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Automakers Spend Millions to Undercut EPA’s Proposed Protections

As Biden administration considers final EPA rules that would cut tailpipe emissions, save consumers money, and protect public health, automakers are spending millions to weaken them

Ten automakers and industry groups have pumped more than $183 million into lobbying efforts around Washington, D.C., since 2019, according to a new report from Public Citizen. The report comes shortly before the U.S. Environmental Protection Agency (EPA) is expected to finalize new safeguards on car tailpipe emissions critical to protecting public health and mitigating climate change.

The top five automakers by U.S. sales – General Motors, Ford, Stellantis, Toyota, and Honda – have claimed EPA’s stronger emission standards would hurt the industry’s bottom line, despite evidence showing the availability of existing technologies to meet the proposed regulations while cutting down costs to do so. Those same five automakers have profited immensely from marketing and selling larger SUVs and trucks, earning nearly $293 billion in combined profits since 2018, paid shareholders nearly $78 billion in dividends, and repurchased nearly $41 billion of their own stock.

“Automakers seem to have no shame,” said Chelsea Hodgkins, senior electric vehicle advocate with Public Citizen’s Climate Program. “For decades, they’ve chosen to drag their feet on improving their cars to the maximum extent possible and instead chose to follow in Big Oil’s footsteps, to spread public misinformation and dissuade policymakers from taking strong action. These rules will save consumers money, protect the health of millions, and give us a shot at a liveable future. Big Auto’s multi-million dollar lobbying efforts and corrupting influence are a direct attack on this progress and our democracy.”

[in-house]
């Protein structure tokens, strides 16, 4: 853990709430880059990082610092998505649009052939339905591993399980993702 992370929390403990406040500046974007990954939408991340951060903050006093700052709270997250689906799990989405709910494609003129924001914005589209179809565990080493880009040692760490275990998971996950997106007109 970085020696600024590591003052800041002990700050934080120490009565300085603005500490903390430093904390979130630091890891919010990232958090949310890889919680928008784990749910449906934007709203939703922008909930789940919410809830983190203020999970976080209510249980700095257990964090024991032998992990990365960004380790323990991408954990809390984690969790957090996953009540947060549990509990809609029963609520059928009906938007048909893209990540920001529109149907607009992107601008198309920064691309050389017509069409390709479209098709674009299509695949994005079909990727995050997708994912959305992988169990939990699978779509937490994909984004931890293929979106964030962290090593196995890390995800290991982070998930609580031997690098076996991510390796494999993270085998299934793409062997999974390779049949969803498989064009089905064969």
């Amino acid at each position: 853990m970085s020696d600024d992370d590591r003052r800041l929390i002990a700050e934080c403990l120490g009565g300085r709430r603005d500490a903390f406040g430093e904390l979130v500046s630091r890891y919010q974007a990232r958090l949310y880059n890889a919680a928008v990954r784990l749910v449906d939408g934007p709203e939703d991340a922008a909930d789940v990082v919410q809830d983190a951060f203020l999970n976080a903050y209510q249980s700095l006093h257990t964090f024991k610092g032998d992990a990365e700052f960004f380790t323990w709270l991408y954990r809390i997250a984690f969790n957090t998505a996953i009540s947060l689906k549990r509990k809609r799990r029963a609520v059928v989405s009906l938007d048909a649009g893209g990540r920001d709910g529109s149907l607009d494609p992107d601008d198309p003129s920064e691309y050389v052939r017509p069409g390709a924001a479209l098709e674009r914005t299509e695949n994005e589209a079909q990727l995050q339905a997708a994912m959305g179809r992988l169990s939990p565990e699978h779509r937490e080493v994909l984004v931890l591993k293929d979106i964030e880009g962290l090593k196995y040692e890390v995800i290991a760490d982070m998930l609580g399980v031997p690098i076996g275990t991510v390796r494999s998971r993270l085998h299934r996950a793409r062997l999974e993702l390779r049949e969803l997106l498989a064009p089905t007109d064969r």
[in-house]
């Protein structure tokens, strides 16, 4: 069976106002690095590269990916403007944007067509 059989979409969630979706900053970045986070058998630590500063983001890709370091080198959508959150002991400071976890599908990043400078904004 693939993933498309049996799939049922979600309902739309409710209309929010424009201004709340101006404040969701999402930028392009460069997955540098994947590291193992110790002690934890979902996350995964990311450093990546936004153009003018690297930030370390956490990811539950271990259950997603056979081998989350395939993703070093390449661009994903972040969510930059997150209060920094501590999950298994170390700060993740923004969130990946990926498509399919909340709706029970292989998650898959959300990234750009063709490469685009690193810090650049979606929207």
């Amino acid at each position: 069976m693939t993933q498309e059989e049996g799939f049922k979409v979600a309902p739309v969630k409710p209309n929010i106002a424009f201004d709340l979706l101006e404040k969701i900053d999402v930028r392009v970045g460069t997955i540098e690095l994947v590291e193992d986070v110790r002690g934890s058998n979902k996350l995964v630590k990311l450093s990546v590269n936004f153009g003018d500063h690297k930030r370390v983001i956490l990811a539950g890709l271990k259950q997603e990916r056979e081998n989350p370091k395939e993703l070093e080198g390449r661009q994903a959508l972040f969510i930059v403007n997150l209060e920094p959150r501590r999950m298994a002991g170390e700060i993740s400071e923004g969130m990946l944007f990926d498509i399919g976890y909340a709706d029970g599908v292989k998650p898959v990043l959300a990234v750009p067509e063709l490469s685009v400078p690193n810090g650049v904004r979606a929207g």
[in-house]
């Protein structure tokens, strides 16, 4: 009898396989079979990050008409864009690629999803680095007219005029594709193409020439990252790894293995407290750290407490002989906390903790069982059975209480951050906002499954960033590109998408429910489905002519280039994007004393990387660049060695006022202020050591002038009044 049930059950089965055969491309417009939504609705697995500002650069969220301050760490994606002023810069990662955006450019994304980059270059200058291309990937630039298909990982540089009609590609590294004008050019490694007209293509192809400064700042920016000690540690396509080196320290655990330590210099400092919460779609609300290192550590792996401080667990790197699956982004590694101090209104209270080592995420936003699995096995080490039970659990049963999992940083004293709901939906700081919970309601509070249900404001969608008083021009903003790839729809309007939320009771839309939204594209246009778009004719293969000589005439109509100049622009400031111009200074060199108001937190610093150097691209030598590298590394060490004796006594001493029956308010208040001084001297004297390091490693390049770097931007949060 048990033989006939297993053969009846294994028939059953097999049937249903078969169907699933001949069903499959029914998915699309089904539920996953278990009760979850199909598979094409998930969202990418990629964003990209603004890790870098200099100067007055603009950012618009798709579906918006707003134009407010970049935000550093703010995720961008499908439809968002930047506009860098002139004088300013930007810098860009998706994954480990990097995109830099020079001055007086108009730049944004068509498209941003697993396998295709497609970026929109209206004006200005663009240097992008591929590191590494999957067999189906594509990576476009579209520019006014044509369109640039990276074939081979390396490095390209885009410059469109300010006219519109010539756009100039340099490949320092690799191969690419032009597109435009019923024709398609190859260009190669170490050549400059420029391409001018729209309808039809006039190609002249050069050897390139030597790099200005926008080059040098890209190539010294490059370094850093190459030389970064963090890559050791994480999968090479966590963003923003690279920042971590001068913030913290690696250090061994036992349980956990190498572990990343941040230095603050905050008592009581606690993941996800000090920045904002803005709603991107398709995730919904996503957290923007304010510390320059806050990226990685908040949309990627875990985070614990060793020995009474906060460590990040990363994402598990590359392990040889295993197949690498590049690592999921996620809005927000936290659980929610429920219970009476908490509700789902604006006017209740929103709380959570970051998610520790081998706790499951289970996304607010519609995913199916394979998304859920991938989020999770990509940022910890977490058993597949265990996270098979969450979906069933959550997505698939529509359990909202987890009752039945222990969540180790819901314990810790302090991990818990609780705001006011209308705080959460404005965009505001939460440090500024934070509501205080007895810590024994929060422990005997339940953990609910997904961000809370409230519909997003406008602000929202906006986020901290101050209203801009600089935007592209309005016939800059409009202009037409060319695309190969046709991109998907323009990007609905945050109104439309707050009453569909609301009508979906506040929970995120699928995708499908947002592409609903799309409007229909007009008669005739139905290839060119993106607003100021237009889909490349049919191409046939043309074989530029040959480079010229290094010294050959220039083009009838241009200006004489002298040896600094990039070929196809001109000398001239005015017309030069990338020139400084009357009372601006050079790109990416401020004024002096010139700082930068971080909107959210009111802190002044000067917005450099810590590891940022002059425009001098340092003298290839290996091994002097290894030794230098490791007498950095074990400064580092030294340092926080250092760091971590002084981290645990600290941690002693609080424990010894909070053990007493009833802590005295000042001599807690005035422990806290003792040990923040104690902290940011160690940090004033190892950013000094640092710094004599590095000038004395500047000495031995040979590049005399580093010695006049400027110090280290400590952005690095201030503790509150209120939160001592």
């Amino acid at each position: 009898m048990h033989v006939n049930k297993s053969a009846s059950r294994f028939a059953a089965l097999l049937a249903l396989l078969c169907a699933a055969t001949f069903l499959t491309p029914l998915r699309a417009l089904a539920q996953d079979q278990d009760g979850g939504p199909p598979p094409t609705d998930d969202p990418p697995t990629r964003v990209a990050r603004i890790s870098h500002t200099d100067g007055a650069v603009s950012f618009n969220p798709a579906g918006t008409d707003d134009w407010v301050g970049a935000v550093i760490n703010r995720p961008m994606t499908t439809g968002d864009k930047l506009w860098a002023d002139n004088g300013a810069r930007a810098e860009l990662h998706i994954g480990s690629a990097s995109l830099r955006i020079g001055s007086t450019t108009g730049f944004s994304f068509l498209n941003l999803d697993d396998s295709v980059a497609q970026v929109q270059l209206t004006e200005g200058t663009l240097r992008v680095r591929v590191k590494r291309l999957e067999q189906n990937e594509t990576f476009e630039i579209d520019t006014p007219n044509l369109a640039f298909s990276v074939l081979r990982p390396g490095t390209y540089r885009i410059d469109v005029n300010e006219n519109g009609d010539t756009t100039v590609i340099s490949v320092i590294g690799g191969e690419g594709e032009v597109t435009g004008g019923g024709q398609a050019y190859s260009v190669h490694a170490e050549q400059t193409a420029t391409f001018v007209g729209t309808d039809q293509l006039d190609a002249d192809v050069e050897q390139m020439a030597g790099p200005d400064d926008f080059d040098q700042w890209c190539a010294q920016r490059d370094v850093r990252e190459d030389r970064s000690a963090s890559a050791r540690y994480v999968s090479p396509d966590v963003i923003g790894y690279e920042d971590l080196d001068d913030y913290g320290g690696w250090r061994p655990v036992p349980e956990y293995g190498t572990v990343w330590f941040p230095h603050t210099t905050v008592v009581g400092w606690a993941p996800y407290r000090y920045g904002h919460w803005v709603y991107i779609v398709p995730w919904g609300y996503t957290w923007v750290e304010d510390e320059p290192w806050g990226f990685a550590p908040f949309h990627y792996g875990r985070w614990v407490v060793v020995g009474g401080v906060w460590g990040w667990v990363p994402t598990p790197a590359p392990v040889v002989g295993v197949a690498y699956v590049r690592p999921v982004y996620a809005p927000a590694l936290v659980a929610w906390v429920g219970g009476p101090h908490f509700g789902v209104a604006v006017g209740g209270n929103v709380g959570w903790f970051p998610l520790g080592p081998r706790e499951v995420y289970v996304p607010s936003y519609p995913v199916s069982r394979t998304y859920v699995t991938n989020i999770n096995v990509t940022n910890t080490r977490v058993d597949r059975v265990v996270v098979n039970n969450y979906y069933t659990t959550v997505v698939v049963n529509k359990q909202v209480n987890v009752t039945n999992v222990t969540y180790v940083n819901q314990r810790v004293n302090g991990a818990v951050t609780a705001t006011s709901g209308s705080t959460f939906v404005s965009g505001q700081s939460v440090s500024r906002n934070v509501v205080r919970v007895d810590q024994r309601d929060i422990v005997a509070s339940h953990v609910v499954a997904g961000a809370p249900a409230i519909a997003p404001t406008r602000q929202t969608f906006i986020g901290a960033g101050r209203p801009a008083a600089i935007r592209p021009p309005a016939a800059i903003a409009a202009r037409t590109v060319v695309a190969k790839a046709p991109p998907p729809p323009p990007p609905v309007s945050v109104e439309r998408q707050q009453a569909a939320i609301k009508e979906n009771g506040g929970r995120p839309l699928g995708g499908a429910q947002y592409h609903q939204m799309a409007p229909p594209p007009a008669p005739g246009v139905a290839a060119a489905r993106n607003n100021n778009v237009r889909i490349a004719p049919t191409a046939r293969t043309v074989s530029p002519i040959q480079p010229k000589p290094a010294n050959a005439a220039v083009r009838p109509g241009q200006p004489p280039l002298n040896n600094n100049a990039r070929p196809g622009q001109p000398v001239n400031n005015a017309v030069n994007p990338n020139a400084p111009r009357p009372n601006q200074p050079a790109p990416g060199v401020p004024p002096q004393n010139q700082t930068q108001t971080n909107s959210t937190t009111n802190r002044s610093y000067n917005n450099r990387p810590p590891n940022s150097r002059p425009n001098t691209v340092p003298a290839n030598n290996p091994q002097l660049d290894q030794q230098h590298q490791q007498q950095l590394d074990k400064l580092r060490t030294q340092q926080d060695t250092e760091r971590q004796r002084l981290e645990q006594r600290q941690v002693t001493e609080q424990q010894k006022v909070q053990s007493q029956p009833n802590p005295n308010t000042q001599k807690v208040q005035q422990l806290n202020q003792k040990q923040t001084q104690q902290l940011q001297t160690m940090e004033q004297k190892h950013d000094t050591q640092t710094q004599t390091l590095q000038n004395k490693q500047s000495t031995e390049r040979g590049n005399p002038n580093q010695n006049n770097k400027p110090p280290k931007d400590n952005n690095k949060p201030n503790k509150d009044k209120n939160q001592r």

The Biden administration is set to announce the final emissions rules for light-duty vehicles in the coming days or weeks. According to reports, rules will be stronger than those under former President Trump, but will fall short of the strongest alternative that the EPA initially proposed. 

The report, Stuck in Neutral, found that: 

  • The top five automakers continue to actively lobby against the rules while enjoying massive profits on gas-guzzling pickup trucks and ever-larger sport-utility vehicles.
  • Ten major auto companies and trade groups spent more than $183 million on lobbying in Washington D.C., since 2019, an indication of their influence on Capitol Hill. 
  • The largest by far was General Motors, with $48.6 million in lobbying, followed by Toyota at $31 million and Ford at nearly $21 million over that time frame.
  • The Alliance for Automotive Innovation, the industry association that represents major automakers, was the fourth-highest spender on vehicle-related lobbying from 2019-2023.
  • In total, 25 different lobbyists were hired by the Alliance for Automotive Innovation to lobby on the standards from 2020 through 2023, including three former staffers of Senate Majority Leader Mitch McConnell (R-Ky.).

“We are running out of time, but it’s not too late for the Biden administration to do the right thing,” said Hodgkins. “The Biden administration must stand strong against the auto industry’s efforts to water down these regulations by finalizing the strongest EPA vehicle emissions rules.”

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